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Scripture quotations marked “ESV” are from the ESV® Bible (The Holy Bible, English Standard Version) copyright 2001 by Crossway, a publishing ministry of Good News Publishers.  Used by permission.  All rights reserved.

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Scripture quotations marked (NLT) are taken from the Holy Bible, New Living Translation, copyright © 1996, 2004, 2007, 2013, 2015 by Tyndale House Foundation. Used by permission of Tyndale House Publishers, Inc., Carol Stream, Illinois 60188. All rights reserved.

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[i] The  lexical form is agathos.

[ii] See Louw, J. P., & Nida, E. A. (1996). Greek-English lexicon of the New Testament: based on semantic domains (electronic ed. of the 2nd edition., Vol. 1, p. 741). New York: United Bible Societies. 

[iii] Strong, J. (1995). Enhanced Strong’s Lexicon. Woodside Bible Fellowship.

[iv] Mounce’s Complete Expository Dictionary of Old &New Testament Word, (2206), Zondervan, Grand Rapids, MI at pp. 300-301.

[v] Matthew 19:17 (ESV) – 17 And he said to him, “Why do you ask me about what is good? There is only one who is good. If you would enter life, keep the commandments.”

[vi] A discussion Romans 12:2 is set forth in the discussion of the literary context. 

[vii] Romans 7:12 (ESV) – 12 So the law is holy, and the commandment is holy and righteous and good.

[viii] 2 Timothy 3:16–17 (ESV) – 16 All Scripture is breathed out by God and profitable for teaching, for reproof, for correction, and for training in righteousness, 17 that the man of God may be complete, equipped for every good work.

[ix] Luke 8:8 (ESV) – 8 And some fell into good soil and grew and yielded a hundredfold.” As he said these things, he called out, “He who has ears to hear, let him hear.”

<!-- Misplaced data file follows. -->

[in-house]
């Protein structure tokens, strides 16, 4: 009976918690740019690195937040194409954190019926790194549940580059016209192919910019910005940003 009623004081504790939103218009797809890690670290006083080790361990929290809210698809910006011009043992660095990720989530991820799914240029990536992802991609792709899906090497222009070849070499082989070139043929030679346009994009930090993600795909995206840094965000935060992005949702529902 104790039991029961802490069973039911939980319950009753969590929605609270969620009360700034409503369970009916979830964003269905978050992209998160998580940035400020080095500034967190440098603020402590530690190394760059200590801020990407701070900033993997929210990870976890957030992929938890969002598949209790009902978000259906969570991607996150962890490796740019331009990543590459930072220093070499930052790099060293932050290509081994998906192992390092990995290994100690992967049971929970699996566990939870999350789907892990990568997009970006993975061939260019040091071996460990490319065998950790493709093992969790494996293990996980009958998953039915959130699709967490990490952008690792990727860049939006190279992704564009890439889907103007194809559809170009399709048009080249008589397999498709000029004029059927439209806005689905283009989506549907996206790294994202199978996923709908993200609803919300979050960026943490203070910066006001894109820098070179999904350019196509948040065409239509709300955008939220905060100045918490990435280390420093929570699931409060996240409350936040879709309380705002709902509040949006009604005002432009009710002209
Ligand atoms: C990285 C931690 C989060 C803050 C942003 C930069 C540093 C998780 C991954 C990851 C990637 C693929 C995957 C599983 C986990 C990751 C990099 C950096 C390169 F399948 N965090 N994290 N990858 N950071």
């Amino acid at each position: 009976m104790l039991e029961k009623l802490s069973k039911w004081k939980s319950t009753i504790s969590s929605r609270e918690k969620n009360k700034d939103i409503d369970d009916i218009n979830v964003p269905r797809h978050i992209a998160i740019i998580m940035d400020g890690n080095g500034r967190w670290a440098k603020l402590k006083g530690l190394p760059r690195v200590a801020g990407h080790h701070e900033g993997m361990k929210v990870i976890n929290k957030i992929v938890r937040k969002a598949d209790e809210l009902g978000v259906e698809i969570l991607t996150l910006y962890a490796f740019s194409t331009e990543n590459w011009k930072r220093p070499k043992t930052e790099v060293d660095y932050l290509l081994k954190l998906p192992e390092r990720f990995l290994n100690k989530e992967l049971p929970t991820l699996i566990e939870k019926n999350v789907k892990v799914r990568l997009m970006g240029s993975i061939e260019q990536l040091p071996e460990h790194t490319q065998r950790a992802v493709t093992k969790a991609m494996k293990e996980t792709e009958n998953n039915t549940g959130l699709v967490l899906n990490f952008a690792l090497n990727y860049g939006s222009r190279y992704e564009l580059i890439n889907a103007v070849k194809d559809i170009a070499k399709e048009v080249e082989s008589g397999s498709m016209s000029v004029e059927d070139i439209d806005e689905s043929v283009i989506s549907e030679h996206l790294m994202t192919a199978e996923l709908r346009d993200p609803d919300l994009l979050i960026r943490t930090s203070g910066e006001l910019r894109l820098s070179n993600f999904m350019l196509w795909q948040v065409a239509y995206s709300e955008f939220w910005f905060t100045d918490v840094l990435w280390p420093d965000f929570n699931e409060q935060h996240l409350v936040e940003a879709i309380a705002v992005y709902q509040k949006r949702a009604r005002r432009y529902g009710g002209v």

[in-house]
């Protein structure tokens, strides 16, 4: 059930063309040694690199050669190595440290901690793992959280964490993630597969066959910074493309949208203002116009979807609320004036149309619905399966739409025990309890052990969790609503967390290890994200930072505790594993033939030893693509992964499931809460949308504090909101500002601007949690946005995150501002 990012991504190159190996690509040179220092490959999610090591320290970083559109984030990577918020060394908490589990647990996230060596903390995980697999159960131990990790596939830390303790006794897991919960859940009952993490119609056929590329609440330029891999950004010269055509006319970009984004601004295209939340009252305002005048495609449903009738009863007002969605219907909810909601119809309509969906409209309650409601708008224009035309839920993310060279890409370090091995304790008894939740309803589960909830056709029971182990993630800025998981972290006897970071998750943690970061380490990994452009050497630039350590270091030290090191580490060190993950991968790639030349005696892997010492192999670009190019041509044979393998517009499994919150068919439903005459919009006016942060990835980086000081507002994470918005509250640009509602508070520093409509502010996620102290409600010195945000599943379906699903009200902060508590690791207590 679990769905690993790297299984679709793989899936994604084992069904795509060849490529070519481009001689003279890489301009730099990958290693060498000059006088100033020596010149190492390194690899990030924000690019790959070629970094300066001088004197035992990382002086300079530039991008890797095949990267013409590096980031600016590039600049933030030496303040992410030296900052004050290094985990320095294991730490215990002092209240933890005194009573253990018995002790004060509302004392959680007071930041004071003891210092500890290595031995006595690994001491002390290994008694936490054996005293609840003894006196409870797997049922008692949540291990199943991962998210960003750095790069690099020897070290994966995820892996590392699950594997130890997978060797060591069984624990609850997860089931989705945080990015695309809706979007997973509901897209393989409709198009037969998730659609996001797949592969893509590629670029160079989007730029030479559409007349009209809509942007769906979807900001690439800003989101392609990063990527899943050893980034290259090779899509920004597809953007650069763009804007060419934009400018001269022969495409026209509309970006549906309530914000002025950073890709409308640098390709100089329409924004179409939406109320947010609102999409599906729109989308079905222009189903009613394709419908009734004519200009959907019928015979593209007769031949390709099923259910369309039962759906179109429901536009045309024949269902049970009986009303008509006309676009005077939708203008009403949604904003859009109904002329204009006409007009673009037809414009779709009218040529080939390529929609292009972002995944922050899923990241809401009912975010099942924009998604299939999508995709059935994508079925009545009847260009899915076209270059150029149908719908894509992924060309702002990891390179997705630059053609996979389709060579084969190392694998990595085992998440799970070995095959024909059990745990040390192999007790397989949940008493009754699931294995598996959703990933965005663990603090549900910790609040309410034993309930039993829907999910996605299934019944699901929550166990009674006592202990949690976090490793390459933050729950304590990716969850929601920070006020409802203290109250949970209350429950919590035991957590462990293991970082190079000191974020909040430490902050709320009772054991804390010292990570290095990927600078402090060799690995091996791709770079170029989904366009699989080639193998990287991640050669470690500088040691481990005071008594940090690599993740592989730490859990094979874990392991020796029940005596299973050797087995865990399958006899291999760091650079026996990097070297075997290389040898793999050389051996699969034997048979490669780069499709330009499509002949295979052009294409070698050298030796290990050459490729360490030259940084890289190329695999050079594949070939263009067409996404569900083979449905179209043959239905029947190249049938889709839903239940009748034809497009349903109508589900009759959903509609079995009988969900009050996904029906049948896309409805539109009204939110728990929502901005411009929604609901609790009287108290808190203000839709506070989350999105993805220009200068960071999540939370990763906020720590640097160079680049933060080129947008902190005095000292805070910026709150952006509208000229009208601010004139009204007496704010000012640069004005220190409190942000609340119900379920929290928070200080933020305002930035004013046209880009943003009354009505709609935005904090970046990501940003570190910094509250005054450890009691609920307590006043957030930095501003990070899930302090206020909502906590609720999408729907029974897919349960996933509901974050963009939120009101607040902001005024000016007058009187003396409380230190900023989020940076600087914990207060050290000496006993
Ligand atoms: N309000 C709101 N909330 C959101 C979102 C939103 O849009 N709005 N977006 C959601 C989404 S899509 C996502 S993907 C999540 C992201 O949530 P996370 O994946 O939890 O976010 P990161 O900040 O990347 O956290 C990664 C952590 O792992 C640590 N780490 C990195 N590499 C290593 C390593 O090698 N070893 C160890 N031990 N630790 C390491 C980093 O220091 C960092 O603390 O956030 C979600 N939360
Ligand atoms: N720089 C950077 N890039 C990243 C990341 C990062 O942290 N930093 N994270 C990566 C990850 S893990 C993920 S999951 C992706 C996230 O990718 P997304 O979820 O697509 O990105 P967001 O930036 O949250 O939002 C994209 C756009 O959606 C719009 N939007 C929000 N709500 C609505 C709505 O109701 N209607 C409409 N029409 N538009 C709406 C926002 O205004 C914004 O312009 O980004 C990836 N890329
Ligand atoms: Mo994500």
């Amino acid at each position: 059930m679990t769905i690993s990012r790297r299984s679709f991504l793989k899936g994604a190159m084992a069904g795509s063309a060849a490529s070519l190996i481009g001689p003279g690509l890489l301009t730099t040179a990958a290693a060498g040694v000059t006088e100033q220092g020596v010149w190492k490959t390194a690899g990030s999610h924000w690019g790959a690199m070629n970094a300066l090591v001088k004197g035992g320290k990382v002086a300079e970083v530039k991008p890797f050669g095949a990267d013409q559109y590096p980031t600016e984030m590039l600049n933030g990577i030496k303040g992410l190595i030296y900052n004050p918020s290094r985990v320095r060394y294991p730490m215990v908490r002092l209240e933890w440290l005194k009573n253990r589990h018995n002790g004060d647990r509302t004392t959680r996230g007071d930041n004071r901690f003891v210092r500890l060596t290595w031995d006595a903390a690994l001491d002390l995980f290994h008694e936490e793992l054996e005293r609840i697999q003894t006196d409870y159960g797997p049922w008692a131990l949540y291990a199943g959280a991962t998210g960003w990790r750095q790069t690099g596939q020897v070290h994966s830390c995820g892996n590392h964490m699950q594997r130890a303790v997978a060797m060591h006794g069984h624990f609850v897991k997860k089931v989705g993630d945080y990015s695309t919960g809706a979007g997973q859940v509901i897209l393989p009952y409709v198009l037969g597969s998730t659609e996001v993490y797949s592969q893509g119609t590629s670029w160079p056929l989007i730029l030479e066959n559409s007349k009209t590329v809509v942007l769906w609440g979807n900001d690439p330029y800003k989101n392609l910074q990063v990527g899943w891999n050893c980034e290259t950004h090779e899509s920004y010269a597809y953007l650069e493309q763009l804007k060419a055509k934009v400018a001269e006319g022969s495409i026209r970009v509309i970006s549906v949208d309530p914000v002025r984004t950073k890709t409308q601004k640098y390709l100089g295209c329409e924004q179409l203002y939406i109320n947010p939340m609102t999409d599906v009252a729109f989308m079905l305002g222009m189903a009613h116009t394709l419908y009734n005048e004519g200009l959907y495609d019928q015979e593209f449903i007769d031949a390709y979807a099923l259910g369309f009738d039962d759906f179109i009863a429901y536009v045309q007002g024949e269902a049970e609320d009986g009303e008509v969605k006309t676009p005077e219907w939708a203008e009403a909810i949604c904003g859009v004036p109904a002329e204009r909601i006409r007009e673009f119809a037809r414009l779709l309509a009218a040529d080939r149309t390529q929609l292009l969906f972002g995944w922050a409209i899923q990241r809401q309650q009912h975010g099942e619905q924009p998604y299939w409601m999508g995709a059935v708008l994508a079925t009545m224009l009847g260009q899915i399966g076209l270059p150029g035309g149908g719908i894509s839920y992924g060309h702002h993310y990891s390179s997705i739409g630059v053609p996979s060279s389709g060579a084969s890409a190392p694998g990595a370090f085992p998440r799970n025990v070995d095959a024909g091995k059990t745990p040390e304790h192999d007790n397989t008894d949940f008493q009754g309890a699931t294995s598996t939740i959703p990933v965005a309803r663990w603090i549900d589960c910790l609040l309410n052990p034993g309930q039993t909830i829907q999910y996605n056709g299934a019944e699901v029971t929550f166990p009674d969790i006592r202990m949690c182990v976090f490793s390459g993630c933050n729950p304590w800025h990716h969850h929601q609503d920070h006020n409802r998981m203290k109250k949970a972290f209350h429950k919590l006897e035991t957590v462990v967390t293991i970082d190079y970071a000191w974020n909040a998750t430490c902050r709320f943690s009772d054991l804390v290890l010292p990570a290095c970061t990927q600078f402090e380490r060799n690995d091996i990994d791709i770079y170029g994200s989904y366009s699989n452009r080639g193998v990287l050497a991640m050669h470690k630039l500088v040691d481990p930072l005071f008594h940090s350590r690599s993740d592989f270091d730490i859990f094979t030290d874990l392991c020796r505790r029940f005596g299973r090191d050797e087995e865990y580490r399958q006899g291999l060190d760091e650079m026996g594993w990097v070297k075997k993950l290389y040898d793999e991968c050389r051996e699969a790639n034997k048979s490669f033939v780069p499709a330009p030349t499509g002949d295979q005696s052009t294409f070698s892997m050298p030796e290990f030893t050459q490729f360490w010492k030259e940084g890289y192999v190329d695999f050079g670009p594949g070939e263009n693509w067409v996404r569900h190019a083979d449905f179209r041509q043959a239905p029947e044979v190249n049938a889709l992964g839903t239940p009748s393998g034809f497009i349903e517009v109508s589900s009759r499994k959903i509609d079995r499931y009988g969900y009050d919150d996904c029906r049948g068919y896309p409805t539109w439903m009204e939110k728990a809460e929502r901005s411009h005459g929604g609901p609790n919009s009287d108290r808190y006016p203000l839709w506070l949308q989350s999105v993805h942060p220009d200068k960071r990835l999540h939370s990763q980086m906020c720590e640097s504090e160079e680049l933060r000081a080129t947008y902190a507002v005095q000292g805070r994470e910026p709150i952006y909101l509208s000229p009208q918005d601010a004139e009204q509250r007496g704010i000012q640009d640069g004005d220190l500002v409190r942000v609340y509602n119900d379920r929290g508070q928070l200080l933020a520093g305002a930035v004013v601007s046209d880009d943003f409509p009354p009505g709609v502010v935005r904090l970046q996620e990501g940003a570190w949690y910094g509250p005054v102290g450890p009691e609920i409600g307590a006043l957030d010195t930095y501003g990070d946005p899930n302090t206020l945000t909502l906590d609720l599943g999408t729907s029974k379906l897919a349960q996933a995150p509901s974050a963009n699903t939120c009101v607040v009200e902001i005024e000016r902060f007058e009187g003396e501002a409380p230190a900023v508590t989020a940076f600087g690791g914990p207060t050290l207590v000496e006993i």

Luke 8:15 (ESV) – 15 As for that in the good soil, they are those who, hearing the word, hold it fast in an honest and good heart, and bear fruit with patience.

[x] Titus 2:14 (ESV) – 14 who gave himself for us to redeem us from all lawlessness and to purify for himself a people for his own possession who are zealous for good works.

[xi] Philippians 1:6 (ESV) – 6 And I am sure of this, that he who began a good work in you will bring it to completion at the day of Jesus Christ.

[xii] Kittel, G., Friedrich, G., & Bromiley, G. W. (1985). Theological Dictionary of the New Testament (pp. 3–4). Grand Rapids, MI: W.B. Eerdmans.

[xiii] Email me and I’ll send you a copy of the diagram.

[xiv] Louw, J. P., & Nida, E. A. (1996). Greek-English lexicon of the New Testament: based on semantic domains (electronic ed. of the 2nd edition., Vol. 1, p. 622). New York: United Bible Societies.

[xv] Since proclamation of the gospel and the gospel itself are “good,” the government ought to govern in such a way so as to facilitate the spread of the gospel of Jesus Christ.  The connection between this factor and the historical-cultural context of early A.D. 57 when Paul wrote Romans is remarkable.

[xvi] See Lukaszewski, A. L. (2007). The Lexham Syntactic Greek New Testament Glossary. Lexham Press. 

[xvii] These Scriptures read:

Romans 7:18–19 (ESV) – 18 For I know that nothing good dwells in me, that is, in my flesh. For I have the desire to do what is right, but not the ability to carry it out. 19 For I do not do the good I want, but the evil I do not want is what I keep on doing.

Romans 9:11 (ESV) – 11 though they were not yet born and had done nothing either good or bad—in order that God’s purpose of election might continue, not because of works but because of him who calls—

Romans 12:9 (ESV) – 9 Let love be genuine. Abhor what is evil; hold fast to what is good.

Romans 12:21 (ESV) – 21 Do not be overcome by evil, but overcome evil with good.

Romans 16:19 (ESV) – 19 For your obedience is known to all, so that I rejoice over you, but I want you to be wise as to what is good and innocent as to what is evil.

[xviii] Romans 7:12–13 (ESV) – 12 So the law is holy, and the commandment is holy and righteous and good. 13 Did that which is good, then, bring death to me? By no means! It was sin, producing death in me through what is good, in order that sin might be shown to be sin, and through the commandment might become sinful beyond measure.

[xix] Morris, L. (1988). The Epistle to the Romans (p. 463). Grand Rapids, MI; Leicester, England: W.B. Eerdmans; Inter-Varsity Press

[xx] Newman, B. M., & Nida, E. A. (1973). A handbook on Paul’s letter to the Romans (p. 246). New York: United Bible Societies.

[xxi] Hodge, C. (1993). Romans (Ro 13:4). Wheaton, IL: Crossway Books.